Tuesday, May 24, 2011
Inner Jogging ..
I once lived in a house in Cabbagetown with two male roommates. I was in my graduating year at CCNM (The Canadian College of Naturopathic Medicine) working part time and grinding away at 12-hour school days. Inevitably, this reduced my schedule to absolute necessities: sleeping, coffee and brushing my teeth. More often than not, on those nights when I arrived home with my head hung low absolutely defeated by my life, I was lured to roommate #1's computer screen with the promise of something I "HAD TO SEE" on YouTube. In seconds, we would be in hysterics with laughter, much to (sleeping) roommate #2's dismay!
Laughing has been referred to as "Inner Jogging" because of the physiological process that accompanies it. Not only do your facial muscles contort but muscles throughout your entire body: your vocal cords, your diaphragm, your jaw and your accessory shoulder muscles, vibrate in preparation. Before your laugh is in full swing, a blast of air enters your trachea flinging any unassuming mucous against the walls of your windpipe. When your laugh finally erupts, it can be travelling as fast as 170 miles an hour, producing a strange, often disjointed, cackling sound. In the throws of a full-bodied laugh, your body bucks like a bull: you torso flexes, your arms flail - often to slap the table or your thighs - your lachrymal glands produce additional tears that let loose through the open ducts. You puff and wheeze like a marathon runner, your legs become wobbly and you eventually end up writhing on the floor or couch trying to both stop the experience but looking for any reason for it to continue: it's physiological pandemonium really!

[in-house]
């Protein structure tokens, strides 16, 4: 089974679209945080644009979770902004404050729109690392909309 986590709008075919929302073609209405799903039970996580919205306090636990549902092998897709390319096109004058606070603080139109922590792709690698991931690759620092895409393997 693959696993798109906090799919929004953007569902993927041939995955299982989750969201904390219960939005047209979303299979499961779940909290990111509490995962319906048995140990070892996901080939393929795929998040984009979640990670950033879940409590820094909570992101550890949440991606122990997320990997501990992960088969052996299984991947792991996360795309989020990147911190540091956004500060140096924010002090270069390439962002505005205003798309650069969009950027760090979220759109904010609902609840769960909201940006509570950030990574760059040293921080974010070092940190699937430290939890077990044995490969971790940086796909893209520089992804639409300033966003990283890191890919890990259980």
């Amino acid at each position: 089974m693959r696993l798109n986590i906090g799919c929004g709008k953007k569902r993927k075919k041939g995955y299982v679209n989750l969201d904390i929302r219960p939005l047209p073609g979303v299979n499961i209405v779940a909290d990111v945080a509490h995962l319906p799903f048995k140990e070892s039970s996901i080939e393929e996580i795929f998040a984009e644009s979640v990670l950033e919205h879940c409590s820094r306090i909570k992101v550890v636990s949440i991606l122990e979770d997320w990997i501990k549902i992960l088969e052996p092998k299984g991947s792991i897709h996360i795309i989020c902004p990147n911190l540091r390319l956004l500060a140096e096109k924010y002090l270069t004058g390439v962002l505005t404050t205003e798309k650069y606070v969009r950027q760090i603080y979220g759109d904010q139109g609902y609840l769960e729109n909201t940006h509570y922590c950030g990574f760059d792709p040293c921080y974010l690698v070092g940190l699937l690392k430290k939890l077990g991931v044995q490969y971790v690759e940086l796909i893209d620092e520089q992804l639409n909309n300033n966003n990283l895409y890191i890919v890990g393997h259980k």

The process includes an increase in metabolic rate, which leads to burning more calories; an increase in respiration, temperature and circulation, which leads to a toned cardiovascular system and an increase in cellular oxygen profusion (more oxygen circulating in the body) with an increase in carbon dioxide exhalation. The additional oxygen in the lungs discourages bacterial growth and the typical cough that often follows a laugh assists in clearing out any residual bacteria after the influx of oxygen. In addition, there is an increased secretion of adrenaline, which makes us feel good all over for up to two hours after our laughter has subsided! More immune modulators are produced when we laugh in conjunction with decreases in stress hormone production: these two together prevent us from getting sick!
Because laughing causes forced contraction of so many muscles of the thorax and abdomen, post-laugh muscles have achieved a more fatigued and relaxed state than they would have otherwise.
And for those individuals out there with digestive complaints, laughing can also stimulate the production of enzymes that act as natural laxatives (my apologies to those of you who are regular).
Doctors Ornstein and Sobel suggest that "most of us do not take laughing seriously enough" and that as hardworking, responsible adults (I am not sure that they are talking about me specifically), we often wrongly associate laughter with child's play. Perhaps what health care providers of all disciplines need to do is to incorporate a joke as part of their scripts! After all, considering all the health benefits of laughter, I might not be here right now if it hadn't have been for roommate #1 and YouTube!